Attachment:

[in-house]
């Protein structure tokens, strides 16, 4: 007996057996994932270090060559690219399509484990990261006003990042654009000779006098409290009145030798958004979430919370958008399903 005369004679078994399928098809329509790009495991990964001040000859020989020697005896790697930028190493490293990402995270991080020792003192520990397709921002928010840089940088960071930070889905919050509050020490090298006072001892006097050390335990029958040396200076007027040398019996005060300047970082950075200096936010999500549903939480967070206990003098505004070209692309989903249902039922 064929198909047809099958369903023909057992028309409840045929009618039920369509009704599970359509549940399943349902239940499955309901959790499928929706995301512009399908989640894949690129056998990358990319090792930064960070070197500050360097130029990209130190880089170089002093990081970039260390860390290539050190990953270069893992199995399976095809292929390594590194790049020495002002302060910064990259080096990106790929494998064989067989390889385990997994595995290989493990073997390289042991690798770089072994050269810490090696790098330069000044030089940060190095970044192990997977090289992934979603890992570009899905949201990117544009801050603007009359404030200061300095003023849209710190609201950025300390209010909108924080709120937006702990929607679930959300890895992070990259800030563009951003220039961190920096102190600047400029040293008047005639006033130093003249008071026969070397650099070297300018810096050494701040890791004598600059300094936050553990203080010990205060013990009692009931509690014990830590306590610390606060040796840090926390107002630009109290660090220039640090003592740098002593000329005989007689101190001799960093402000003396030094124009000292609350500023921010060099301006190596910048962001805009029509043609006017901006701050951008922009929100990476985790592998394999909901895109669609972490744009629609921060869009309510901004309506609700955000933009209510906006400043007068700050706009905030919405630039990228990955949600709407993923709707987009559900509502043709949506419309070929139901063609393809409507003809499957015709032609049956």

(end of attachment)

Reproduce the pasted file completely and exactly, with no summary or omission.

[in-house]
């Protein structure tokens, strides 16, 4: 007996057996994932270090060559690219399509484990990261006003990042654009000779006098409290009145030798958004979430919370958008399903 005369004679078994399928098809329509790009495991990964001040000859020989020697005896790697930028190493490293990402995270991080020792003192520990397709921002928010840089940088960071930070889905919050509050020490090298006072001892006097050390335990029958040396200076007027040398019996005060300047970082950075200096936010999500549903939480967070206990003098505004070209692309989903249902039922 064929198909047809099958369903023909057992028309409840045929009618039920369509009704599970359509549940399943349902239940499955309901959790499928929706995301512009399908989640894949690129056998990358990319090792930064960070070197500050360097130029990209130190880089170089002093990081970039260390860390290539050190990953270069893992199995399976095809292929390594590194790049020495002002302060910064990259080096990106790929494998064989067989390889385990997994595995290989493990073997390289042991690798770089072994050269810490090696790098330069000044030089940060190095970044192990997977090289992934979603890992570009899905949201990117544009801050603007009359404030200061300095003023849209710190609201950025300390209010909108924080709120937006702990929607679930959300890895992070990259800030563009951003220039961190920096102190600047400029040293008047005639006033130093003249008071026969070397650099070297300018810096050494701040890791004598600059300094936050553990203080010990205060013990009692009931509690014990830590306590610390606060040796840090926390107002630009109290660090220039640090003592740098002593000329005989007689101190001799960093402000003396030094124009000292609350500023921010060099301006190596910048962001805009029509043609006017901006701050951008922009929100990476985790592998394999909901895109669609972490744009629609921060869009309510901004309506609700955000933009209510906006400043007068700050706009905030919405630039990228990955949600709407993923709707987009559900509502043709949506419309070929139901063609393809409507003809499957015709032609049956």